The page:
Looking to Efficiency to Build Energy Independence
In our current economy, one of the biggest challenges for American lawmakers—at both the state and federal levels—is to do what they can to minimize the impact and shorten the duration of the recession.
A cornerstone of our return to prosperity should be a program designed to establish energy independence, with a focus on improving the efficiency of our electrical grid, reducing energy losses, and speeding the adoption of renewable energy sources.
Grid modernization is critical, but very expensive. A recent report from the Department of Energy’s Pacific Northwest National Laboratory (PNNL), estimated that we’ll need $450 billion in grid infrastructure investment between now and 2020 just to keep up with anticipated U.S. electric demand.
A seldom-reported fact is that up to 67 percent of our electricity we generate from fossil fuels is wasted from the point where it is generated and enters the grid to the point where it is consumed by the end-user, according to the Department of Energy. That means if we can save a kilowatt-hour (kWh) on the consumption side by making the grid more efficient, we don’t have to generate 3 kWhs! This equation has potentially dramatic effects on greenhouse gas emissions. We believe that making the grid “smarter,” with digital tools that monitor and manage loads while balancing generation sources, can save energy, lower electricity bills, and substantially reduce greenhouse gas emissions.
Recent studies support this view. Department of Energy studies show that if we can flatten the electric grid’s demand peaks, we can avoid spending $50 billion on new generation. Bringing smart technology to the grid can also generate substantial economic benefits, including the creation of tens of thousands of green-collar jobs.
There are hundreds of companies working to expand generation from wind, solar, and other renewable sources. These are a critical component in our quest for energy independence. However, there are relatively few companies working on what we see as the low hanging fruit: improving the energy efficiency of our existing grid. MicroPlanet is one of the companies providing advanced grid solutions. [The author is president and CEO of MicroPlanet—Eds.]
Our technology dynamically manages the voltage received from electric utilities to optimum levels at the point of consumption. In areas where incoming voltage is high, this allows customers to reduce energy consumption and lower their electric bills without changing behavior patterns. In areas where voltage is low, MicroPlanet’s products can raise it, enabling utilities to improve service quality for their customers quickly and cost effectively. In areas where there is a substantial amount of renewable generation, these same products will dynamically adjust the voltage up or down, to keep it at a stable, optimal setting.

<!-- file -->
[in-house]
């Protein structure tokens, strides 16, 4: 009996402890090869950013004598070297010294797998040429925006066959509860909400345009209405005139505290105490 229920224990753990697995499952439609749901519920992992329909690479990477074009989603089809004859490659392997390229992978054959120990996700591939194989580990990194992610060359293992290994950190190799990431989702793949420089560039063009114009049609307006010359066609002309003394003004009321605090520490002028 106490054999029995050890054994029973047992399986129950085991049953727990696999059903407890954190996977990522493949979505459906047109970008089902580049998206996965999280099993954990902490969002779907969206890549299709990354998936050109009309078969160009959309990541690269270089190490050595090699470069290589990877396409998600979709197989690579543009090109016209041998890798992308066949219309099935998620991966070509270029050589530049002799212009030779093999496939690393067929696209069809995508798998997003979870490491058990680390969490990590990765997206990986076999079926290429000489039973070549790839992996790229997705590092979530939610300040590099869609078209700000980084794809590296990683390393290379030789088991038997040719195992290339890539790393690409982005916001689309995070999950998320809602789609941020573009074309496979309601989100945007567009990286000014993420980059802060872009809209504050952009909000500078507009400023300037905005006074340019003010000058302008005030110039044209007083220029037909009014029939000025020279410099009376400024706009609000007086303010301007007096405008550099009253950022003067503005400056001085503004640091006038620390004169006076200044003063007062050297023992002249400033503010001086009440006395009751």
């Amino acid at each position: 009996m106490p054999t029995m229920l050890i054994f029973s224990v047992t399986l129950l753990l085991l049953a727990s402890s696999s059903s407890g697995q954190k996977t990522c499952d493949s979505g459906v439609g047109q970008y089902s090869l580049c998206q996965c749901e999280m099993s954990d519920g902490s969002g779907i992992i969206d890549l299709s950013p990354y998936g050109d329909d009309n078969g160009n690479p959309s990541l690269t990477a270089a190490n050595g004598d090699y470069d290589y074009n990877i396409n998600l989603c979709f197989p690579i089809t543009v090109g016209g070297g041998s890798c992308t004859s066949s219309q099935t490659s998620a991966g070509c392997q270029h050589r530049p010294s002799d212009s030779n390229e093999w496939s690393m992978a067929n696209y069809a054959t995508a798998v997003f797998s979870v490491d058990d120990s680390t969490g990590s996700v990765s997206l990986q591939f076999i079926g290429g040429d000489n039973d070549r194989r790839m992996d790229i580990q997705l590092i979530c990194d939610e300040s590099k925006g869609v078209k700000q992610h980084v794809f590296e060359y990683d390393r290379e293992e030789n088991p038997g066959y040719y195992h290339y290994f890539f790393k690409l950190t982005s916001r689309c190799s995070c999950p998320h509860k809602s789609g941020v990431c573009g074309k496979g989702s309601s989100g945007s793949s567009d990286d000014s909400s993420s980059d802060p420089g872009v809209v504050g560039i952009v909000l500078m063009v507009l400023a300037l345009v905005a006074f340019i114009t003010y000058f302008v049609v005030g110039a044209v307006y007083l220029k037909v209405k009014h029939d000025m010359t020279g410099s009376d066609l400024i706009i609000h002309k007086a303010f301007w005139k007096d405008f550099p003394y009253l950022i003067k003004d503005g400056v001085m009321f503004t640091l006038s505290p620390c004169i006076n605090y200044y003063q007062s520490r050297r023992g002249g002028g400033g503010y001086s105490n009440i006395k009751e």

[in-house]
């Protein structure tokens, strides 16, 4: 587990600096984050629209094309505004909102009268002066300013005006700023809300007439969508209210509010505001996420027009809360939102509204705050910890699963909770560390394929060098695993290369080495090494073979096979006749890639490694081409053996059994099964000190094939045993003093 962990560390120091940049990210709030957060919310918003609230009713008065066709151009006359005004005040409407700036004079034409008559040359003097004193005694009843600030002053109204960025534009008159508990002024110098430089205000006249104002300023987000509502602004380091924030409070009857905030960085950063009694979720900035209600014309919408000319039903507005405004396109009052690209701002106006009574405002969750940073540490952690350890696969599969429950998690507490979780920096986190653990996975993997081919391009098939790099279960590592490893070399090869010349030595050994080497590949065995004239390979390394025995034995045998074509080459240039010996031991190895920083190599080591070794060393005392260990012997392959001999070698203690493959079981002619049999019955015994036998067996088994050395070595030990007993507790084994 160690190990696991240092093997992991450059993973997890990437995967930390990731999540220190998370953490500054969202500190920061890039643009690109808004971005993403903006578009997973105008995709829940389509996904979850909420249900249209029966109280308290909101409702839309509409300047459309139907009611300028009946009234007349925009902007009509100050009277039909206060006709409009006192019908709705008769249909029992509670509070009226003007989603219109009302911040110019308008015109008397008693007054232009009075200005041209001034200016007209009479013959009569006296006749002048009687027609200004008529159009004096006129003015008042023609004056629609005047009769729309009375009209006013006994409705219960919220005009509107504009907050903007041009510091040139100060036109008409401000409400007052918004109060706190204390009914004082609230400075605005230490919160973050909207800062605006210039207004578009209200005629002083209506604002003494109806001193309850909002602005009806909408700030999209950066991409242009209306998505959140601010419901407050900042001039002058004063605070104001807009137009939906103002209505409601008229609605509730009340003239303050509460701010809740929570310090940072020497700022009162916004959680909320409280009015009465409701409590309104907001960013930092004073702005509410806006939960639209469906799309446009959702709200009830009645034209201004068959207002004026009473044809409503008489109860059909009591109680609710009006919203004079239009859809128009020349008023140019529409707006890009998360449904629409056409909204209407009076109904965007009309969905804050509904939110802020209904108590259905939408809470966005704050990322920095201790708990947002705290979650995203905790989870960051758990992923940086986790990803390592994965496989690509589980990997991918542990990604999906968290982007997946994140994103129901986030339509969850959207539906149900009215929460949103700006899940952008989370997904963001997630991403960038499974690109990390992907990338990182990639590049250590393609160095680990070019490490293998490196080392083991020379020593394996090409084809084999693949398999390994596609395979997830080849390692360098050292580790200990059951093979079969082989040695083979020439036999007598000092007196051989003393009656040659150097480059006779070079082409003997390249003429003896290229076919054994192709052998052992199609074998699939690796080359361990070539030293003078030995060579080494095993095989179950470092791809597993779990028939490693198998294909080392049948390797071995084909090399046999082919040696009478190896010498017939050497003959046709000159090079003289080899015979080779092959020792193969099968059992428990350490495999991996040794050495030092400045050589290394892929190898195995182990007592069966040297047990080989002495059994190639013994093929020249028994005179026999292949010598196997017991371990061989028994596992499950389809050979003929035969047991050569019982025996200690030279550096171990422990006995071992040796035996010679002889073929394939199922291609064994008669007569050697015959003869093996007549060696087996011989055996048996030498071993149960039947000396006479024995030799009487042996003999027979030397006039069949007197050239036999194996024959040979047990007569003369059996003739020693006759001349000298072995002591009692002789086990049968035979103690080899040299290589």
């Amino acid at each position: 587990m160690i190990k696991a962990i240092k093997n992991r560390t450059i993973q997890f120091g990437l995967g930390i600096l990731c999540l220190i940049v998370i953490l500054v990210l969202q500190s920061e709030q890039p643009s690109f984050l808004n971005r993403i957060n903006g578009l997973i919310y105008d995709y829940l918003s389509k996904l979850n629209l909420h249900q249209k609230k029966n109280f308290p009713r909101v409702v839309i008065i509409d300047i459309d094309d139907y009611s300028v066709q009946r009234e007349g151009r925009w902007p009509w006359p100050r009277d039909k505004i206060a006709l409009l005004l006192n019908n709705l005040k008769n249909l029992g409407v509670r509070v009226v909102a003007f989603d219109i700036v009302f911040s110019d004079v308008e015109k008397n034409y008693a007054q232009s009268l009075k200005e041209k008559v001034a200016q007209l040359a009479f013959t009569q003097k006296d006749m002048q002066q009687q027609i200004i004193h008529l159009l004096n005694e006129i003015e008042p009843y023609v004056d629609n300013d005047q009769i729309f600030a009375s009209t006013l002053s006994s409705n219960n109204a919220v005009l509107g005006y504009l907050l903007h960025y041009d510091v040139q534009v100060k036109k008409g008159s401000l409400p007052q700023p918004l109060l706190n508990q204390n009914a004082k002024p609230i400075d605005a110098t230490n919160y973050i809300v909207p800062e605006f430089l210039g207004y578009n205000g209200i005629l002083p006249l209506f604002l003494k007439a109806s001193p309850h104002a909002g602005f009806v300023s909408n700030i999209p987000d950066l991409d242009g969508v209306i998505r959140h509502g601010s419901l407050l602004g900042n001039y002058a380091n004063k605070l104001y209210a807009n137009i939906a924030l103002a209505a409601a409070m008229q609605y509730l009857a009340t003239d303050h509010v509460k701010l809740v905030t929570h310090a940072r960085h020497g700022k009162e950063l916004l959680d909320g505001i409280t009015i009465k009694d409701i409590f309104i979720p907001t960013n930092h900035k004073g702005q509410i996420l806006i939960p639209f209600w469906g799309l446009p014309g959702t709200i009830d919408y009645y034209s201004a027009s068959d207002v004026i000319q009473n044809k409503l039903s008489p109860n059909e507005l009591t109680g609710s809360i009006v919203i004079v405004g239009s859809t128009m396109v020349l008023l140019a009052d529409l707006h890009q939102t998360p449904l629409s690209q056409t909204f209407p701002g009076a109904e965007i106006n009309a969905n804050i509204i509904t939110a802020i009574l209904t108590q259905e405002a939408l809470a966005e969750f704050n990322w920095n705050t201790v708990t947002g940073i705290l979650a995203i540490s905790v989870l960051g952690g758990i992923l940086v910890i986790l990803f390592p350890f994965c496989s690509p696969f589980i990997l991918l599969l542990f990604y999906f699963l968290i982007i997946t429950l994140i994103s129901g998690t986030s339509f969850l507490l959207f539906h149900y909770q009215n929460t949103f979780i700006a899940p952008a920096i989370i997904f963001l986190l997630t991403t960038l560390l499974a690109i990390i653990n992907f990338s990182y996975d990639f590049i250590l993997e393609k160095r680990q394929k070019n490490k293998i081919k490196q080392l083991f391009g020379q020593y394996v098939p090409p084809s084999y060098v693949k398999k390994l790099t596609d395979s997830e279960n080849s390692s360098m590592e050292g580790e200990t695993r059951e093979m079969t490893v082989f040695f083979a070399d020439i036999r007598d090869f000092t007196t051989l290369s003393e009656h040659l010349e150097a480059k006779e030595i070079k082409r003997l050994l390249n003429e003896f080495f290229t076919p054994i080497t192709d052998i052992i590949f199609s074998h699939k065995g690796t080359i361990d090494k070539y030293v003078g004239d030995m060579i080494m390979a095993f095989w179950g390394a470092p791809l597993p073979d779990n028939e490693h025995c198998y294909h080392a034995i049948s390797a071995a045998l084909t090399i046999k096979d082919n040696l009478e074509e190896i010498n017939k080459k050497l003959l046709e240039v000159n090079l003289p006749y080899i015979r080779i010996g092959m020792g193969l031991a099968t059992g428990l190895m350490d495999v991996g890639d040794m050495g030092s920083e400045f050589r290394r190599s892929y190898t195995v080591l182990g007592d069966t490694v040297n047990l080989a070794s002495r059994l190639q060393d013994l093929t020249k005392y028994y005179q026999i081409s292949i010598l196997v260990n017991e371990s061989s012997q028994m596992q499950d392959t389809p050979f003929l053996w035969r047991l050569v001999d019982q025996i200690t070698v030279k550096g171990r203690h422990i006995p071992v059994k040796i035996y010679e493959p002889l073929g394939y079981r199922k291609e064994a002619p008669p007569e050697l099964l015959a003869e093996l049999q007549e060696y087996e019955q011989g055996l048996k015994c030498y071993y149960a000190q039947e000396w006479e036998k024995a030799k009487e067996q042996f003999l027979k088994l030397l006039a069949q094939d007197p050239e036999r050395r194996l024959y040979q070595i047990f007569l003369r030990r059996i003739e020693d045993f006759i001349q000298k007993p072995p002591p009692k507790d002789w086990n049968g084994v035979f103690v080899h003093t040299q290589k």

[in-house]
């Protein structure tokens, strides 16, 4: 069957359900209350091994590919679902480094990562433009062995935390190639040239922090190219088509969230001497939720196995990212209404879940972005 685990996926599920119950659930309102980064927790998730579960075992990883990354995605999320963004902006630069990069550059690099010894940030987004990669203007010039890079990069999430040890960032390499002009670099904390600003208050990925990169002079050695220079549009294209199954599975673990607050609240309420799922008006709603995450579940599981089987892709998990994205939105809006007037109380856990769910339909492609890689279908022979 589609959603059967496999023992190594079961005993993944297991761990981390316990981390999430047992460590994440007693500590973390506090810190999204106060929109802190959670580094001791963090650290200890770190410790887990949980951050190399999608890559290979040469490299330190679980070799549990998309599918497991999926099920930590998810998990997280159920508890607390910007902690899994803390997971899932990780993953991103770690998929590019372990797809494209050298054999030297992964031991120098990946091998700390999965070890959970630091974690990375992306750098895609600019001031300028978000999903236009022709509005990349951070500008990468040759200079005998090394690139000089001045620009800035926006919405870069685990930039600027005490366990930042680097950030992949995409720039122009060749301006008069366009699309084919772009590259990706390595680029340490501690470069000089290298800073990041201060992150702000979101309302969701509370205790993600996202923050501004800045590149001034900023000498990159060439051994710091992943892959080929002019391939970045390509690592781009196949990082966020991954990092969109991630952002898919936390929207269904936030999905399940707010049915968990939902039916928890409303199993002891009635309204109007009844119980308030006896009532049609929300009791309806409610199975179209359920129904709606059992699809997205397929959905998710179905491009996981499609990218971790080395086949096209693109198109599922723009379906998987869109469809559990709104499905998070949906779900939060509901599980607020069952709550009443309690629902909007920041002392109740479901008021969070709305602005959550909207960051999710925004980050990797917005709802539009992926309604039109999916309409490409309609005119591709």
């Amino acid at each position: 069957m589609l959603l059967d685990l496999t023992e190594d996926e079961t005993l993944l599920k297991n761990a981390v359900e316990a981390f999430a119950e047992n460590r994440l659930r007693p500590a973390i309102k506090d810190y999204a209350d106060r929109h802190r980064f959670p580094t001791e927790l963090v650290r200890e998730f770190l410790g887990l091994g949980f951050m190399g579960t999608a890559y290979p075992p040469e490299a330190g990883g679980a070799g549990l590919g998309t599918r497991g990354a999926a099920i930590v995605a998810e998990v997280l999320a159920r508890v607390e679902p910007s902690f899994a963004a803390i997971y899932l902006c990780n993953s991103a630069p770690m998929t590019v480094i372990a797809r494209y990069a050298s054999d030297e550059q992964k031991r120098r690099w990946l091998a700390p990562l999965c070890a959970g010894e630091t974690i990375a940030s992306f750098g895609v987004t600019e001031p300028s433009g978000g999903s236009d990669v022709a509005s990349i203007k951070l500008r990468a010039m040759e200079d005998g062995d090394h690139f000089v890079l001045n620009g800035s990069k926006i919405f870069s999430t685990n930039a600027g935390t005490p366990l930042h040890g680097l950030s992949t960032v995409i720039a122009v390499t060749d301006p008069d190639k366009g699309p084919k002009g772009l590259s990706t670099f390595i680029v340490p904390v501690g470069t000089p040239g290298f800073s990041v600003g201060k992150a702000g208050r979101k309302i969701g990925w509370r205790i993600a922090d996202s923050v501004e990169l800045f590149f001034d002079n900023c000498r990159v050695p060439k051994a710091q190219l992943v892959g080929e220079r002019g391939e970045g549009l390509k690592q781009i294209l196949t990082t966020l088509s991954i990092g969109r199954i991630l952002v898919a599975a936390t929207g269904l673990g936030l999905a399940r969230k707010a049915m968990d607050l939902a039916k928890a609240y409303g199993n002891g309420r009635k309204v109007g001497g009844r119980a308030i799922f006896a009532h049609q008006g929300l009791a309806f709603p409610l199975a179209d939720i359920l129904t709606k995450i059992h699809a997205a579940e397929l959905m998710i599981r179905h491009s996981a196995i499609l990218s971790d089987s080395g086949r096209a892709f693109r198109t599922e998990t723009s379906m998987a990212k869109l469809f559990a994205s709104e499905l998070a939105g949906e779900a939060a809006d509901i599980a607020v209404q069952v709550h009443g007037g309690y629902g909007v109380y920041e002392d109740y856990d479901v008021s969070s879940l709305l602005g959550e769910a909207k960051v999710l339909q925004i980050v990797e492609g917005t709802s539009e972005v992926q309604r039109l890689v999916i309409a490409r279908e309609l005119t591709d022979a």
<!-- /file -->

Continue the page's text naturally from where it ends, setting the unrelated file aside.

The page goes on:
This is a crucial—but often overlooked—part of the smart grid technology. Solutions that help us manage voltage efficiently can reduce consumption and enhance power quality. The optimal voltage for most businesses and residences in the U.S. is 114 volts; if it is higher, energy is wasted for most types of electrical loads. Lowering and stabilizing voltage also allows electrical devices to run cooler and last longer.
Unfortunately, the average American business and home runs at 120+ volts. Seventy percent of the utility industry’s customers receive more electricity voltage than they really need and can effectively utilize. In over 600 installations around the world over the last 10 years, we have seen that stabilizing and lowering voltage reduces energy consumption from 5 to 12 percent, while improving power quality.
Most utility grids were designed in an era of low energy costs. The primary directive from their regulatory boards was to make sure that the power was available 24/7. By design, utilities often distribute electricity from their substations at the highest allowable voltage to ensure that those at the end of the line get at least 114 volts.
Here’s an example of this problem. Take two businesses that need the same amount of electricity; the only difference is that one is near the sub-station and the other is further away. The company that’s near the sub-station gets 125 volts and pays $4,500 a month for its electricity, and the one that’s further away gets 114 volts and pays $4,000 a month for the same electrical load. The same is true for homeowners. If your house has voltage on the high side of the scale, you consume more energy and have a higher utility bill that another house that has lower voltage. As grids are modernized, this kind of inefficiency will all but disappear. We now have the ability to “fine tune” voltage at each electrical meter.
Strengthening the electric grid, and making it as efficient as possible, is essential for another reason, too. We are moving into an era when we use less fossil fuel and more renewable energy sources like solar and wind. These new sources do not always deliver power consistently. Their generation is dependent on changing weather conditions. To effectively utilize these renewable sources, we need a more dynamic grid that responds to changing loads and generation—while keeping the voltage stable.
We have a great opportunity now to reduce our dependence on foreign oil and reduce greenhouse gas emissions, all by beginning to modernize the electrical grid. We can start making real progress on updating our country’s electric grid with smart devices. And, if we do this right, we can help accomplish crucial national goals: long-term energy independence and sustained economic prosperity.
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